A pantheon of saints

The Church has 'patron saints' for everything but in Reformation England, 'the idea of praying to saints was regarded as reprehensible...'

As the Catholic Church commemorates All Saints Day, we are reminded that the Church has “patron saints” for everything, just as ancient Rome had gods for everything. The ancient Greeks had a pantheon of gods, just as the Catholic Church has a pantheon of saints.

In Religion and the Decline of Magic, Keith Thomas explains how the Protestant Reformation attempted to rid Christianity of the superstitions of the Catholic Church and to take magic out of religion. And in his book A Calendar of Saints, James Bentley lists the “saints” in the Catholic pantheon, including Abdon, Acca, Begga, Botolph, Berikjesus, Cantius, Cantianus and Cantianella, Chrodegang, Mawes, Sennen, Sozon, Ethelburga, Notburga, Guthlac, Wulfstan, Waudru and Walburga. “Relics had become wonder-working fetishes” and the use “of ecclesiastical talismans and amulets was encouraged by the Church.”

In Reformation England, “the idea of praying to saints was regarded as reprehensible... Millers had St Arnold, cobblers had St Crispin, and toothdrawers had St Apolline. St Roch was good at the plague, and St Petronill for the ague. For madmen and those possessed by the devil, there was St Romane. For botches and biles, Saints Cosmas and Damian; St Clare for the eyes; and St Agatha for sore breasts.”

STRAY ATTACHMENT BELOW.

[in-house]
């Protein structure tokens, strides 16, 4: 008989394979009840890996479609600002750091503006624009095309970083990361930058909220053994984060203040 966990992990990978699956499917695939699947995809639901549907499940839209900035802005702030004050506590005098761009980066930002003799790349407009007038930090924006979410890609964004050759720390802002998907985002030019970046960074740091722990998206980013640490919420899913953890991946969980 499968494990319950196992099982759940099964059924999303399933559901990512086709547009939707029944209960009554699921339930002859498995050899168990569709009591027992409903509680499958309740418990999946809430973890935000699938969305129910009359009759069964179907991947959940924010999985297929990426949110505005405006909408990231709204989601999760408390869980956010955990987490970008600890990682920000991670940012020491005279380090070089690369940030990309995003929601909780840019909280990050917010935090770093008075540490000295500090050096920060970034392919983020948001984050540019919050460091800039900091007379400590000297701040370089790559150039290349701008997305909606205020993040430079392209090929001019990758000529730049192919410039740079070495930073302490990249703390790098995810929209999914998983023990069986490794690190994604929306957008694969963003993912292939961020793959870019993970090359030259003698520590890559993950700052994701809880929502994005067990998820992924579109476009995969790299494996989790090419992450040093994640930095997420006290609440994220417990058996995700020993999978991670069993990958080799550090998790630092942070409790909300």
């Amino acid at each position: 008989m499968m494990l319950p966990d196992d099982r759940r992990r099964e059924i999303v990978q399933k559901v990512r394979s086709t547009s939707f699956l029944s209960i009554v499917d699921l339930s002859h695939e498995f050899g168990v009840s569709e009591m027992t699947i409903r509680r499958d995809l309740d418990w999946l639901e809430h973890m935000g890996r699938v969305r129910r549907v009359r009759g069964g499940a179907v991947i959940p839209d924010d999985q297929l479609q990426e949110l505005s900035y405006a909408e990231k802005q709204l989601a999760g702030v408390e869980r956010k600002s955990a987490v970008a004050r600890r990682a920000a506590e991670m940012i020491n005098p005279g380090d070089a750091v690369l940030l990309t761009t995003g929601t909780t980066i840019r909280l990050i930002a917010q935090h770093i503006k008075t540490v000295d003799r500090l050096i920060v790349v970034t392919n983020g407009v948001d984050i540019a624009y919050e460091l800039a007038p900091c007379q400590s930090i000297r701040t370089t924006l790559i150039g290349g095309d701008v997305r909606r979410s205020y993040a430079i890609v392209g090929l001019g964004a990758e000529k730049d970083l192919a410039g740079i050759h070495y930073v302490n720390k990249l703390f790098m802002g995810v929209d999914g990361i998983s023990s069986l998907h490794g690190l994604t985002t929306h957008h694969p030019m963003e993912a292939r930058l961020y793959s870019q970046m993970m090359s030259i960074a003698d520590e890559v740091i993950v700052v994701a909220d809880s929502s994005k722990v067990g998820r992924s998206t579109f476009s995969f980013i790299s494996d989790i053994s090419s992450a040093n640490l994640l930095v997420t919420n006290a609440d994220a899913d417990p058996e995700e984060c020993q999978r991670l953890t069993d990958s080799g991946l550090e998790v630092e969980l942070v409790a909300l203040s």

John Guillaumier

St Julian’s


Optimum Ad Maiora fund generated positive returns

Following the article published in MaltaToday on 11 October (Vatican left contrite in offshore scandal with Malta at its heart), Optimum Asset Management notes:

1. Futura Fund SICAV, the bond sole subscriber, has sued the real estate company Maiora Group spa, the bond issuer, at the Tribunale di Bari (the Bari Court) to ensure the repayment of such bond in due time.

2. If reference is made to Optimum-Ad Maiora (a fund of funds), there has been no loss in such fund. On the contrary, the investment in Ad Maiora (a fund of funds) was profitable: as such it was exited generating a total return for the investor (IOR) in excess of 7%.

3. The lawsuit initiated by the IOR regards Futura-Kappa (a real estate fund), which invested in 2013 with the objective to acquire, refurbish, reposition and sell the Budapest Exchange Palace, one of the most prestigious buildings in the Hungarian capital. The IOR entered into contractual commitments to invest €41 million. Nonetheless, it only invested €17 million and is, therefore, clearly in default on the remaining €24 million. We are suing the IOR in Malta for breach of contract.

4. Optimum and the funds it managed did not participate in any activity aimed at increasing or supporting the value of the shares of Banca Popolare di Vicenza. Optimum is not involved in any investigation related to Banca Popolare di Vicenza.


Andrea Suriano

Optimum Asset Management



Church, State separation policy and other reasons for moral decline